HTTP Referer


The Referer HTTP request header contains the absolute or partial address from which a resource has been requested. The Referer header allows a server to identify referring pages that people are visiting from or where requested resources are being used. This data can be used for analytics, logging, optimized caching, and more[1].



  • 用户点击网页上的链接。
  • 用户发送表单。
  • 网页加载静态资源,比如加载图片、脚本、样式。

Referrer Policy

The original header name Referer is a misspelling of the word "referrer". The Referrer-Policy header does not share this misspelling.

Referrer-Policy: no-referrer
Referrer-Policy: no-referrer-when-downgrade
Referrer-Policy: origin
Referrer-Policy: origin-when-cross-origin
Referrer-Policy: same-origin
Referrer-Policy: strict-origin
Referrer-Policy: strict-origin-when-cross-origin
Referrer-Policy: unsafe-url

Also, it's possible to set it in HTML,eg:

<meta name="referrer" content="origin" />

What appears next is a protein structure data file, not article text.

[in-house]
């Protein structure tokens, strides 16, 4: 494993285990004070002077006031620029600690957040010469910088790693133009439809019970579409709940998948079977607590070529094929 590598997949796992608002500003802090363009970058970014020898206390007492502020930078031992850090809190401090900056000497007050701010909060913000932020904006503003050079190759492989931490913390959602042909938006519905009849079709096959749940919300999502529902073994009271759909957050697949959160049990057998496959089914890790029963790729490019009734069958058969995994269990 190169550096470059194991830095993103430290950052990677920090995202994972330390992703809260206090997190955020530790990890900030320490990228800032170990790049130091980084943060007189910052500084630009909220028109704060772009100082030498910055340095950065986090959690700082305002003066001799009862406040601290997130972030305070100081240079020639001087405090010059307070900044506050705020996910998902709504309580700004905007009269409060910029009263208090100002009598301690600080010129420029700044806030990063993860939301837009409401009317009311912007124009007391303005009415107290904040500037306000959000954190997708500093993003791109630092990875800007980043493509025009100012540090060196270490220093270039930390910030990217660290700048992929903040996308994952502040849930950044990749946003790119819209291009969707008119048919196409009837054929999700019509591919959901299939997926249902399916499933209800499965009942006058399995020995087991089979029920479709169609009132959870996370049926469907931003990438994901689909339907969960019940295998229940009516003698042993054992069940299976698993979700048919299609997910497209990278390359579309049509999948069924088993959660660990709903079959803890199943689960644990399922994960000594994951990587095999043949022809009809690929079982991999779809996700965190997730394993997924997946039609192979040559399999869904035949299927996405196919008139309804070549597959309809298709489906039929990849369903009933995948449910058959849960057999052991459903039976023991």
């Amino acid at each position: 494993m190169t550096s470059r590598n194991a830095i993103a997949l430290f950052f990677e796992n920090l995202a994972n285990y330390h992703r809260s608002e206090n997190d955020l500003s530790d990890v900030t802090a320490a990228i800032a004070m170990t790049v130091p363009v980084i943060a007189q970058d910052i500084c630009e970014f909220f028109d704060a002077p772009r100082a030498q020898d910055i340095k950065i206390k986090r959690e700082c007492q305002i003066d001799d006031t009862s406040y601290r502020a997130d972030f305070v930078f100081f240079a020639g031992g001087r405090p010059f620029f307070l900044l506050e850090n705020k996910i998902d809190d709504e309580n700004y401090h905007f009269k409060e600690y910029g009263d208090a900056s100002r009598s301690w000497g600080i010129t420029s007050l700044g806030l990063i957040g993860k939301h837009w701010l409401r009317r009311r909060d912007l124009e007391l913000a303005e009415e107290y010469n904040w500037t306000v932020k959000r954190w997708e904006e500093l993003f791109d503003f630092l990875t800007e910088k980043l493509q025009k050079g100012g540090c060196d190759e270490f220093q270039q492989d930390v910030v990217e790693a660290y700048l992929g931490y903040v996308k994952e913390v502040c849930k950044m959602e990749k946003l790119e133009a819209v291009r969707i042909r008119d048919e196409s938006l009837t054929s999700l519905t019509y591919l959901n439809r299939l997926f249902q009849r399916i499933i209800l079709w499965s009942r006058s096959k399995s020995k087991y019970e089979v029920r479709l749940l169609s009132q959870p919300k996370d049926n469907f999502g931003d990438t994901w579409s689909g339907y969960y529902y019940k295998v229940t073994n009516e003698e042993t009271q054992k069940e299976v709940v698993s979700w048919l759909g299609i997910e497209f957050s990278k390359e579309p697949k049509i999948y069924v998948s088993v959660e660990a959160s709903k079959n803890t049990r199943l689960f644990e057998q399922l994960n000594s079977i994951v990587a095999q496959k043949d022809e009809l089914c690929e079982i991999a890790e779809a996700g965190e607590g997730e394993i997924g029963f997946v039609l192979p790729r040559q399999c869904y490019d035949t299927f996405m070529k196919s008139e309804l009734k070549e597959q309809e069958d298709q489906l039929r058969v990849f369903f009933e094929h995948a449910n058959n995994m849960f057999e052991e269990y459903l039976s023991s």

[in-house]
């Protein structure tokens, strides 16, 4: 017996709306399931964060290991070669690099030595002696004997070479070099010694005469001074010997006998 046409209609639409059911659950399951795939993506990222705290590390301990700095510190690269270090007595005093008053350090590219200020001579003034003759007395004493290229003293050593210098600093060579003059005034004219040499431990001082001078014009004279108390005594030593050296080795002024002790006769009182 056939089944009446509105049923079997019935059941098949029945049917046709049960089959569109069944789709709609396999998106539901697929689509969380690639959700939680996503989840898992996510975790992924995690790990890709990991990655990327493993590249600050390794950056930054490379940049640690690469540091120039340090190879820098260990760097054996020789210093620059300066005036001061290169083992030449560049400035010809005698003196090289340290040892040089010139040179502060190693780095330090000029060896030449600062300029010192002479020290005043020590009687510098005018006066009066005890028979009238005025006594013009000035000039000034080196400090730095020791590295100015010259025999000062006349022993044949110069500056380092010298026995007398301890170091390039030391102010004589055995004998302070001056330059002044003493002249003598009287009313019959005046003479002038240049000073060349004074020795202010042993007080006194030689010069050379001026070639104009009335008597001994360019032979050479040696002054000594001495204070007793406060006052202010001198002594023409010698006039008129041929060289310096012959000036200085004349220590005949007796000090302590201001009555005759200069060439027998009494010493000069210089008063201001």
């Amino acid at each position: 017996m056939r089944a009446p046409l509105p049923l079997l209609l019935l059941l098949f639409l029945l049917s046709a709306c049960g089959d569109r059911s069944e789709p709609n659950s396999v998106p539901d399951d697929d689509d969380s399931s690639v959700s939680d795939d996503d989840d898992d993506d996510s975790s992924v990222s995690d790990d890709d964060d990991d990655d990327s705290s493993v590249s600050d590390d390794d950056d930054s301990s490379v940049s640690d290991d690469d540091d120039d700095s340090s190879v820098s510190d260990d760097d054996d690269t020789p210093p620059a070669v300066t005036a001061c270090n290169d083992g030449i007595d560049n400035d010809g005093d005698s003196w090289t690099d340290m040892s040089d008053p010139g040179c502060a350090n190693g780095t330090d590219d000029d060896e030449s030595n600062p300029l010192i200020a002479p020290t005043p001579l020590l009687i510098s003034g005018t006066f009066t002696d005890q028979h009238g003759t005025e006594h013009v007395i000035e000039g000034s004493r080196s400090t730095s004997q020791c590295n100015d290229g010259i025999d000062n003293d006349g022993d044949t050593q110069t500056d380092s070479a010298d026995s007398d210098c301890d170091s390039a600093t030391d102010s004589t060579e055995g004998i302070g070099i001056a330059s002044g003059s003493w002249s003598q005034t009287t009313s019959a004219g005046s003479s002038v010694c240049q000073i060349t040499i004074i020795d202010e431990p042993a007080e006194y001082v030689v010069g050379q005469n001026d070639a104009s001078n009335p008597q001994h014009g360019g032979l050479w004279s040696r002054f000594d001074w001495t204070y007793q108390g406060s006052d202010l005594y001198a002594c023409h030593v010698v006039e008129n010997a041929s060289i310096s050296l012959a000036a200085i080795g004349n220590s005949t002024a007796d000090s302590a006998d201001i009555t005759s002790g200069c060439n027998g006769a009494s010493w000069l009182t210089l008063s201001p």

<a href="" referrerpolicy="origin">…</a>
<a href="" rel="noreferrer">…</a>

Exit Page Redirect

The only method that should work at the moment without flaw is to have an exit page that you don’t mind having inside of the referer header. Many websites implement this method, including Google and Facebook. Instead of having the referrer data show private information, it only shows the website that the user came from, if implemented correctly. Instead of the referrer data appearing as the new referrer data will appear as [3].

<a href="/exit.php?"></a>

Referer and HTTPS

By default, when a user is on an HTTPS website and clicks a link to an HTTP website, browsers will not send a Referer header to the HTTP website. This is defined in the HTTP 1.1 specification, and is designed to avoid exposing HTTPS URLs that would otherwise have remained protected by the guarantees of HTTPS.